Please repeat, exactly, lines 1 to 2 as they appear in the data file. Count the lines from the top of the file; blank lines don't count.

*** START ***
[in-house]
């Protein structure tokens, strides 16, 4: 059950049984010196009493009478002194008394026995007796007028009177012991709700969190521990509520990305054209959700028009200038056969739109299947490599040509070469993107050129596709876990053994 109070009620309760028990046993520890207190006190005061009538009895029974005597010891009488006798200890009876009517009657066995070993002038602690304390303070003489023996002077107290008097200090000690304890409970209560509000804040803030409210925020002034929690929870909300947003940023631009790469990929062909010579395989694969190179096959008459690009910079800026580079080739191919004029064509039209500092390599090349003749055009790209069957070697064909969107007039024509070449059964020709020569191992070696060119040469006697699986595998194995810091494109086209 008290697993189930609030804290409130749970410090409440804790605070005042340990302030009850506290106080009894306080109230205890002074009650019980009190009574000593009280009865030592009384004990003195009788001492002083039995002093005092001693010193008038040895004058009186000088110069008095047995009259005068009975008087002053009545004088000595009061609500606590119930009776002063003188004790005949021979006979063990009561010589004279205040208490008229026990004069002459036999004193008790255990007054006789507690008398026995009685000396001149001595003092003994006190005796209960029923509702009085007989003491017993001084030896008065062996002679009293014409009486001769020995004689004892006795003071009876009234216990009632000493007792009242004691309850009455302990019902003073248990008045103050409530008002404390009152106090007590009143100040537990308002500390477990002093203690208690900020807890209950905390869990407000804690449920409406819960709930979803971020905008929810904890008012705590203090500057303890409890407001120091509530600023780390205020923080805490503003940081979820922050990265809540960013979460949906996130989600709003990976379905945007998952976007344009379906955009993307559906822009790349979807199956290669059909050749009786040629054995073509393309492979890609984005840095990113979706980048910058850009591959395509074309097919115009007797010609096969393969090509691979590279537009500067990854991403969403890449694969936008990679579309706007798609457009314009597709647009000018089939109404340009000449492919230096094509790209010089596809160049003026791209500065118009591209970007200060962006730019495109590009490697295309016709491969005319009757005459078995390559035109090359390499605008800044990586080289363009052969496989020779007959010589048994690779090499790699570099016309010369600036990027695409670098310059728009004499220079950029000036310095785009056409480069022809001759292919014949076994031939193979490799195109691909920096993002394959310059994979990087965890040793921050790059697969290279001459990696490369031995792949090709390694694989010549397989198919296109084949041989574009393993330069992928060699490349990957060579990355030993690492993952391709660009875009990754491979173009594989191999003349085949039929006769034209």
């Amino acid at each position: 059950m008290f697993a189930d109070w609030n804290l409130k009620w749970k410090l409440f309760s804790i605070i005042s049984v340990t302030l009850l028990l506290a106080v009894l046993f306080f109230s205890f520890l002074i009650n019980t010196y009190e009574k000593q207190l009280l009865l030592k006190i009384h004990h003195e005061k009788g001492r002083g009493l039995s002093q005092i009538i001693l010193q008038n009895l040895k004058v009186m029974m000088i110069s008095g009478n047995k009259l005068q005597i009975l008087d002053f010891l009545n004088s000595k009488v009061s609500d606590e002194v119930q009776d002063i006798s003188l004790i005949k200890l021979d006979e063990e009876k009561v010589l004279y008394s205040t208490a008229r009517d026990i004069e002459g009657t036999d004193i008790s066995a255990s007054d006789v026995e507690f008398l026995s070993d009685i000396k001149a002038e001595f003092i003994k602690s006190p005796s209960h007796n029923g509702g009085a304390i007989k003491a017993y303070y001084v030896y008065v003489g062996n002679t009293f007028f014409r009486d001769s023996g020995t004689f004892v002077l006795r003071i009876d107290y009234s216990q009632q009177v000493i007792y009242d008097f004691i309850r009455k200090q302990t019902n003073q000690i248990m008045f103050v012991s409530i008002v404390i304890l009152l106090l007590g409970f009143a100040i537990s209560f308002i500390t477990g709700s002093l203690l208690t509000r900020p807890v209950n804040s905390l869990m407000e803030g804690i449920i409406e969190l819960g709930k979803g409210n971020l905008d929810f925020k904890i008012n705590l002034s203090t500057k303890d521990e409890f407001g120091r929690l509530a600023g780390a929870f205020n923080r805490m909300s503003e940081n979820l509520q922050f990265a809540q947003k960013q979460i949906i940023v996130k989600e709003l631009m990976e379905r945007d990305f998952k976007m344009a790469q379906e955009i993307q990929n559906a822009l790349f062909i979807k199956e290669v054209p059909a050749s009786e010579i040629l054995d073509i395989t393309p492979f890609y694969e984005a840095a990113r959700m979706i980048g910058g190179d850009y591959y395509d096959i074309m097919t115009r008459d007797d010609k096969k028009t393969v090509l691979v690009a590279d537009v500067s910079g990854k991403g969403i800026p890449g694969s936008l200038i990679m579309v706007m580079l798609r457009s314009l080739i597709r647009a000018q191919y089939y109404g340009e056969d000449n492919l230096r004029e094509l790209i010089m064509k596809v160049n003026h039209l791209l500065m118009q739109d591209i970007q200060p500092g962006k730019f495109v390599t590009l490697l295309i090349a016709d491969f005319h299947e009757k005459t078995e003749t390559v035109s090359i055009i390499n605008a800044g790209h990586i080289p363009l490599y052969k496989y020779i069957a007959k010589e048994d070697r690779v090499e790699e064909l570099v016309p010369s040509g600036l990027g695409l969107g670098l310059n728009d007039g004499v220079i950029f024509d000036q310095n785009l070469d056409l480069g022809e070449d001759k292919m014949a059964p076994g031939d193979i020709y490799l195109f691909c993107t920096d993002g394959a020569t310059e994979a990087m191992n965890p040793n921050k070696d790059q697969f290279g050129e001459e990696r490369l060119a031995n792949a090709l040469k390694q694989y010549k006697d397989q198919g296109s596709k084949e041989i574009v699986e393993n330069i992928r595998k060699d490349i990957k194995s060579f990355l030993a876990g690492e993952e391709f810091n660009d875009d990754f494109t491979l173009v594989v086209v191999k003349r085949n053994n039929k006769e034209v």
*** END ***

[in-house]
């Protein structure tokens, strides 16, 4: 059950049984010196009493009478002194008394026995007796007028009177012991709700969190521990509520990305054209959700028009200038056969739109299947490599040509070469993107050129596709876990053994 109070009620309760028990046993520890207190006190005061009538009895029974005597010891009488006798200890009876009517009657066995070993002038602690304390303070003489023996002077107290008097200090000690304890409970209560509000804040803030409210925020002034929690929870909300947003940023631009790469990929062909010579395989694969190179096959008459690009910079800026580079080739191919004029064509039209500092390599090349003749055009790209069957070697064909969107007039024509070449059964020709020569191992070696060119040469006697699986595998194995810091494109086209 008290697993189930609030804290409130749970410090409440804790605070005042340990302030009850506290106080009894306080109230205890002074009650019980009190009574000593009280009865030592009384004990003195009788001492002083039995002093005092001693010193008038040895004058009186000088110069008095047995009259005068009975008087002053009545004088000595009061609500606590119930009776002063003188004790005949021979006979063990009561010589004279205040208490008229026990004069002459036999004193008790255990007054006789507690008398026995009685000396001149001595003092003994006190005796209960029923509702009085007989003491017993001084030896008065062996002679009293014409009486001769020995004689004892006795003071009876009234216990009632000493007792009242004691309850009455302990019902003073248990008045103050409530008002404390009152106090007590009143100040537990308002500390477990002093203690208690900020807890209950905390869990407000804690449920409406819960709930979803971020905008929810904890008012705590203090500057303890409890407001120091509530600023780390205020923080805490503003940081979820922050990265809540960013979460949906996130989600709003990976379905945007998952976007344009379906955009993307559906822009790349979807199956290669059909050749009786040629054995073509393309492979890609984005840095990113979706980048910058850009591959395509074309097919115009007797010609096969393969090509691979590279537009500067990854991403969403890449694969936008990679579309706007798609457009314009597709647009000018089939109404340009000449492919230096094509790209010089596809160049003026791209500065118009591209970007200060962006730019495109590009490697295309016709491969005319009757005459078995390559035109090359390499605008800044990586080289363009052969496989020779007959010589048994690779090499790699570099016309010369600036990027695409670098310059728009004499220079950029000036310095785009056409480069022809001759292919014949076994031939193979490799195109691909920096993002394959310059994979990087965890040793921050790059697969290279001459990696490369031995792949090709390694694989010549397989198919296109084949041989574009393993330069992928060699490349990957060579990355030993690492993952391709660009875009990754491979173009594989191999003349085949039929006769034209």